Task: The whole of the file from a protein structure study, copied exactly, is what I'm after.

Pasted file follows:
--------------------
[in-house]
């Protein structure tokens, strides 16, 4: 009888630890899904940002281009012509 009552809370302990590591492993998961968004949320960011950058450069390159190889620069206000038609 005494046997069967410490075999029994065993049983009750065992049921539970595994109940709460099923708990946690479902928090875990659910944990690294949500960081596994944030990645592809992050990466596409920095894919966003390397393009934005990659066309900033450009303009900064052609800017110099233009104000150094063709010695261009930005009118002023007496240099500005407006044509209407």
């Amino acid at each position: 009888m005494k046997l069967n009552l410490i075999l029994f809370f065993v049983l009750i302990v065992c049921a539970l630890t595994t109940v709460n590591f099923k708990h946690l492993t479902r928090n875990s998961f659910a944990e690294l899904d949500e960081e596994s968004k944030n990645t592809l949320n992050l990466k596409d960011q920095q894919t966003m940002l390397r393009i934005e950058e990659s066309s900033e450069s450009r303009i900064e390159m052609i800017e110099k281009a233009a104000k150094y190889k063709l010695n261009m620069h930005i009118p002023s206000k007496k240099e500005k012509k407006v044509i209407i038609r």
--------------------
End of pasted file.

[in-house]
């Protein structure tokens, strides 16, 4: 009888630890899904940002281009012509 009552809370302990590591492993998961968004949320960011950058450069390159190889620069206000038609 005494046997069967410490075999029994065993049983009750065992049921539970595994109940709460099923708990946690479902928090875990659910944990690294949500960081596994944030990645592809992050990466596409920095894919966003390397393009934005990659066309900033450009303009900064052609800017110099233009104000150094063709010695261009930005009118002023007496240099500005407006044509209407």
């Amino acid at each position: 009888m005494k046997l069967n009552l410490i075999l029994f809370f065993v049983l009750i302990v065992c049921a539970l630890t595994t109940v709460n590591f099923k708990h946690l492993t479902r928090n875990s998961f659910a944990e690294l899904d949500e960081e596994s968004k944030n990645t592809l949320n992050l990466k596409d960011q920095q894919t966003m940002l390397r393009i934005e950058e990659s066309s900033e450069s450009r303009i900064e390159m052609i800017e110099k281009a233009a104000k150094y190889k063709l010695n261009m620069h930005i009118p002023s206000k007496k240099e500005k012509k407006v044509i209407i038609r």